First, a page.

Senate Passes DiZoglio Campaign Finance Reform Bill

The Massachusetts State Senate has passed legislation sponsored by State Senator Diana DiZoglio (D-Methuen) to increase transparency and accountability in the Commonwealth’s public elections.

Up to this point, the legislature and some mayoral candidates have been exempt from the law that requires statewide, county and many other municipal candidates use the depository reporting system.

The bill, An Act relative to campaign finance, seeks to remedy this disparity by requiring all legislative and mayoral candidates in Massachusetts begin participating in the system.

The legislation assists the Office of Campaign and Political Finance (OCPF) to identify, early on, discrepancies between a candidate’s public disclosure of campaign finance activity and their bank accounting records.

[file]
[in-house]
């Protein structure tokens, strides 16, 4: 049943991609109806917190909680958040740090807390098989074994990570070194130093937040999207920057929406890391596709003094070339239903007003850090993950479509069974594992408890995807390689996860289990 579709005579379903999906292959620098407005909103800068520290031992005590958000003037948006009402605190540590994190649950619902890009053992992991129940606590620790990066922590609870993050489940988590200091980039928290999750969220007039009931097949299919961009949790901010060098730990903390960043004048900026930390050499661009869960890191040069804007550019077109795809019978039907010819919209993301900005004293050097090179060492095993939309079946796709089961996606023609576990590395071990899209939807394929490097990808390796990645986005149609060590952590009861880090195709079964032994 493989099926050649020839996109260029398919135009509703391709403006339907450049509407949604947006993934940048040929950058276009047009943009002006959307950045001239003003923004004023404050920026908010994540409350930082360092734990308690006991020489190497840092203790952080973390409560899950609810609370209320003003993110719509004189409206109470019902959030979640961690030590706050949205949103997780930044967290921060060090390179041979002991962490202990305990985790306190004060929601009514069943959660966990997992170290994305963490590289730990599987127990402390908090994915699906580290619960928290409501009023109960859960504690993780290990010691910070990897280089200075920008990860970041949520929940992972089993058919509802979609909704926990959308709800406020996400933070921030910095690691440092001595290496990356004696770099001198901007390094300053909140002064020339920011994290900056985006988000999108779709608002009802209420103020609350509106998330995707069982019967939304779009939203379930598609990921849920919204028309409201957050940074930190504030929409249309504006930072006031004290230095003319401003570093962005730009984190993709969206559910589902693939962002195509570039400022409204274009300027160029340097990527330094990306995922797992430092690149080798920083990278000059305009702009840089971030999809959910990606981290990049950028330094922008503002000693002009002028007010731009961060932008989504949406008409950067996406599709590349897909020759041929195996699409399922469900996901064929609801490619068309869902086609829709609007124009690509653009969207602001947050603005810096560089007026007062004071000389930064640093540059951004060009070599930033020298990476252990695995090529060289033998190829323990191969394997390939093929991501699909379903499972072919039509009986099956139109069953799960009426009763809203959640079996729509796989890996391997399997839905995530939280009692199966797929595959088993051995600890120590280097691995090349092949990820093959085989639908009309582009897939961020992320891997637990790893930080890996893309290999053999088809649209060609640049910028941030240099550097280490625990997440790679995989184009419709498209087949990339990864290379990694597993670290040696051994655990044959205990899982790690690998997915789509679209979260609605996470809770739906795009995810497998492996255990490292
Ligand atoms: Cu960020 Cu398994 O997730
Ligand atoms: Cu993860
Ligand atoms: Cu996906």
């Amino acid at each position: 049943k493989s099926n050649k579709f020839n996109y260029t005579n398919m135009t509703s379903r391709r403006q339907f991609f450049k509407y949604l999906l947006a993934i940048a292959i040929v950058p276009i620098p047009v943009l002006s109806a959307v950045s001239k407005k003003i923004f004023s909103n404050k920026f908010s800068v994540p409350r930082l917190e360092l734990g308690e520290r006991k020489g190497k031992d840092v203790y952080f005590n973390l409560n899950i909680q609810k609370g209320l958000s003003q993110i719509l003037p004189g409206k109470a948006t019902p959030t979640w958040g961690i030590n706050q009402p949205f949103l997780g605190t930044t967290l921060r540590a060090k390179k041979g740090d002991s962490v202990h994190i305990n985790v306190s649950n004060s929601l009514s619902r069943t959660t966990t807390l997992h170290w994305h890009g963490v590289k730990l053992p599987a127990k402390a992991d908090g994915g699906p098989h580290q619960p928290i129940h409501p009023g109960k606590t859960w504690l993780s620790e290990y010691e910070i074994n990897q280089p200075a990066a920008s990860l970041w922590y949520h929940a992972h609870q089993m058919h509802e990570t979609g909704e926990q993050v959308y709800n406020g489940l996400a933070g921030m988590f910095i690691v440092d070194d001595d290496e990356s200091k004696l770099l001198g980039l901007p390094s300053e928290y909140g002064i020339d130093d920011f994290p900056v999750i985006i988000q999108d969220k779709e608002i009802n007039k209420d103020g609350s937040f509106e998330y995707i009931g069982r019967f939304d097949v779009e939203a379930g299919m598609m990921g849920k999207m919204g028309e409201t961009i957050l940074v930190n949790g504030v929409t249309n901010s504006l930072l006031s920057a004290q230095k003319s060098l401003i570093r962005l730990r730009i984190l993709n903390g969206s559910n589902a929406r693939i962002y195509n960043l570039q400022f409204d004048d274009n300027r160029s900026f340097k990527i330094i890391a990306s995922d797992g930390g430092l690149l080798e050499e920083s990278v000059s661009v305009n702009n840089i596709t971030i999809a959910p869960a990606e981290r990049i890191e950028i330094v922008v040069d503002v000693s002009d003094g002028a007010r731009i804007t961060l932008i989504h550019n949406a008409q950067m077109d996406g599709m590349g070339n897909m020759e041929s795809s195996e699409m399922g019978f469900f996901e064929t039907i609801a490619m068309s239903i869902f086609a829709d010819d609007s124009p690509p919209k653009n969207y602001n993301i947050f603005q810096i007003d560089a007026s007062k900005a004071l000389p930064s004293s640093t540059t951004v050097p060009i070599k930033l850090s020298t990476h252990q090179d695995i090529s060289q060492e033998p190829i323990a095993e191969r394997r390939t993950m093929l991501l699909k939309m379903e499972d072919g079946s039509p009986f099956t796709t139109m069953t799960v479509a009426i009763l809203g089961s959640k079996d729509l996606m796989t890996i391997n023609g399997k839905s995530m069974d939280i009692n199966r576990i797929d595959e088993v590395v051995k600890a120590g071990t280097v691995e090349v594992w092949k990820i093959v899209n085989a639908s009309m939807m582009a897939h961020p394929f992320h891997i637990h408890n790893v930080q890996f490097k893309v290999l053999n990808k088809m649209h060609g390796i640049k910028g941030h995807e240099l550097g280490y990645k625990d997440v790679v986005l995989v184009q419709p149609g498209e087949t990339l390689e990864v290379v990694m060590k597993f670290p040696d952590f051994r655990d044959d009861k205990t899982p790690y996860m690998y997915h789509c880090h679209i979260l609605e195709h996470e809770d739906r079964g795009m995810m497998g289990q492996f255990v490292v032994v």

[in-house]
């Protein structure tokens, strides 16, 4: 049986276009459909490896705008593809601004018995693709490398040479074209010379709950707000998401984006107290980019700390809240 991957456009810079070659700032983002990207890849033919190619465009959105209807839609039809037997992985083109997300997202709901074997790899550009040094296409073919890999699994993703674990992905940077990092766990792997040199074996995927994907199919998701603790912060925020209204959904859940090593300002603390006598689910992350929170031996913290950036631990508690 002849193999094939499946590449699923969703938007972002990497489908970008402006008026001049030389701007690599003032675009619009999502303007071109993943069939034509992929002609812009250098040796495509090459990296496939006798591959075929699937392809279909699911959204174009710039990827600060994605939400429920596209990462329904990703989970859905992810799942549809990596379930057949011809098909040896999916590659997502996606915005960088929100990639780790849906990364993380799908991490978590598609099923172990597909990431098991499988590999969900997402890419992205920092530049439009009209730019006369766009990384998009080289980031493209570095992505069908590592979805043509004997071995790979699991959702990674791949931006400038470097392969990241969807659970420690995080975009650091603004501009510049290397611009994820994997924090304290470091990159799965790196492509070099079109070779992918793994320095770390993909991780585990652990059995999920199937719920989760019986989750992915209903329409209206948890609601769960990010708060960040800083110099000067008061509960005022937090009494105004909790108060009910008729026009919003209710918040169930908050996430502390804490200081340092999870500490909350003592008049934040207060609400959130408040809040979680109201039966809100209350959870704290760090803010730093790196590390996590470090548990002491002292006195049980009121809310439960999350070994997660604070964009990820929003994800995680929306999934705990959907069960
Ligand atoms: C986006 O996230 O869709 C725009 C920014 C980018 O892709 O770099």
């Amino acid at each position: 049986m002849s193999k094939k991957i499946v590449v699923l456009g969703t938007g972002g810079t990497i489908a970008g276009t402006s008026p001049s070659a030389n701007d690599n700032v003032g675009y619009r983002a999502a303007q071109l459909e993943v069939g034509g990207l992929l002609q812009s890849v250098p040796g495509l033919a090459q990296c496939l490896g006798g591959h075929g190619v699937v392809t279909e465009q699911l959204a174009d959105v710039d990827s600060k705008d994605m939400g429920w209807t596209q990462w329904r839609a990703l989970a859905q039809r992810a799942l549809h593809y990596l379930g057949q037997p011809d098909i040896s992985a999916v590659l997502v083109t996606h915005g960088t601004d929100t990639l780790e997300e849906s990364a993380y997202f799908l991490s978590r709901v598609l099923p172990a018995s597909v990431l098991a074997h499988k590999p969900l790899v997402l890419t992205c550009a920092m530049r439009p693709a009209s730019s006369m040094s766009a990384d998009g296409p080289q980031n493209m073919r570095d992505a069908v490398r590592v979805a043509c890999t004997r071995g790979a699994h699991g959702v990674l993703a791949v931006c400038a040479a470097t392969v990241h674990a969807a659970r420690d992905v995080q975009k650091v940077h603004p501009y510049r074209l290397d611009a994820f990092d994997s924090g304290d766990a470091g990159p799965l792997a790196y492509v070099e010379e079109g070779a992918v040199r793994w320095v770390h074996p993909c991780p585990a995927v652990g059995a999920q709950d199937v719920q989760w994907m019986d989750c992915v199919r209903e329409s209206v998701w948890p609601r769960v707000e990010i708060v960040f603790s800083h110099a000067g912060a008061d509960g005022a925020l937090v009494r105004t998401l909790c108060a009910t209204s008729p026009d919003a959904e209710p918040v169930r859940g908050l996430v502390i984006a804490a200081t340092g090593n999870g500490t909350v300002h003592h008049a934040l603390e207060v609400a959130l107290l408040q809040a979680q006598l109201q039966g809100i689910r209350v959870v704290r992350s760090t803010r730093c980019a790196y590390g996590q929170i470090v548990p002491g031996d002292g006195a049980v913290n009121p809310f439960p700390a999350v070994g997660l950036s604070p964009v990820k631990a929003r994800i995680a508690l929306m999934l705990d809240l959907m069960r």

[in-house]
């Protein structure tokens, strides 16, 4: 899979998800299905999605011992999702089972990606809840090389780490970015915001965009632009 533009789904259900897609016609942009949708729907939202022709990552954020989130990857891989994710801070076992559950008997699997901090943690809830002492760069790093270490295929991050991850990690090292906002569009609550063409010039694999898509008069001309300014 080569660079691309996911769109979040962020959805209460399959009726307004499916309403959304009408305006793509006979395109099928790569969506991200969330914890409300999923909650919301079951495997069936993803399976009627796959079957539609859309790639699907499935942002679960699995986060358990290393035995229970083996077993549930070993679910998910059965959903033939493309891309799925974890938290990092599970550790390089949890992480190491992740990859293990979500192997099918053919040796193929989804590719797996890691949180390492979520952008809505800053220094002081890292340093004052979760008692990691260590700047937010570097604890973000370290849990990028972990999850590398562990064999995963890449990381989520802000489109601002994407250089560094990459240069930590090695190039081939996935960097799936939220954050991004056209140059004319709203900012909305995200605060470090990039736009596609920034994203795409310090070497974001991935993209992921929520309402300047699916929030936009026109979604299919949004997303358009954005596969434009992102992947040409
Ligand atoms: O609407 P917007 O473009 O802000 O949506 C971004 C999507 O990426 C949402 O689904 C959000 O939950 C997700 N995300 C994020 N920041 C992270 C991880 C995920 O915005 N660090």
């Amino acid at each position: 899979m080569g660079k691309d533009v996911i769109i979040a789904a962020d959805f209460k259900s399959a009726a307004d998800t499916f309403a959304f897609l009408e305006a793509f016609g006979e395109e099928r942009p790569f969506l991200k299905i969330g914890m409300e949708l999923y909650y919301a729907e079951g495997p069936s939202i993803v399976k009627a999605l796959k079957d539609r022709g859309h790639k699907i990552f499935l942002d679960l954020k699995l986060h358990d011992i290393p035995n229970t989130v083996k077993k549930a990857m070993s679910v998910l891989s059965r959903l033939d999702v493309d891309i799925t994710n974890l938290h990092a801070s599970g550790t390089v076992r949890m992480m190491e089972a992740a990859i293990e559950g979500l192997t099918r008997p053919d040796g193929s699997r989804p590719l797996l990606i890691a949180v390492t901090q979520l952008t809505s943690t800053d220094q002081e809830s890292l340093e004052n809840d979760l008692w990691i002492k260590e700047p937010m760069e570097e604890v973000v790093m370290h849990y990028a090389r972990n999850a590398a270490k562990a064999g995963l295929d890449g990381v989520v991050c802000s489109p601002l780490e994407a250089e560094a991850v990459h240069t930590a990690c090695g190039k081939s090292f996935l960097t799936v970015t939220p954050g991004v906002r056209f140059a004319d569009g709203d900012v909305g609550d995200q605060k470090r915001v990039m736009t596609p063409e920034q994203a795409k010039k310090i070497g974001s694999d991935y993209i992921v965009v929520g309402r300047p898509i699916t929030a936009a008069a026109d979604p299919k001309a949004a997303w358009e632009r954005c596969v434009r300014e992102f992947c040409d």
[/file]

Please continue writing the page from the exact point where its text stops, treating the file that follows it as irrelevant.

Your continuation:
The depository reporting system increases accountability by requiring the candidate or committee file a report that discloses all campaign finance activity, once a month, alongside their financial institution. Since depository finance reports are filed 12 times per year under this bill, transparency in campaign finance activity is significantly increased when compared with the current, outdated campaign finance requirements for legislative and certain mayoral candidates. Reports under the non-depository system are filed only two or three times a year.

This legislation will assist OCPF to more promptly address issues associated with data entry errors, missed deposits, balance issues and uncashed checks. The change will also make it easier to see how much money a candidate is raising and spending during the course of the entire election cycle.

“Nearly all candidates, including statewide officers, county officers, Governor’s Council, mayors and councilors in cities over a population of 65,000, have participated in this depository reporting system – with the exception of some mayoral and all legislative candidates,” said DiZoglio. “This landmark legislation enhances transparency and accountability in our campaign finance law by requiring that bank statements are sent to OCPF and that we disclose our sources of campaign contributions and expenditures much more often for the public to see.”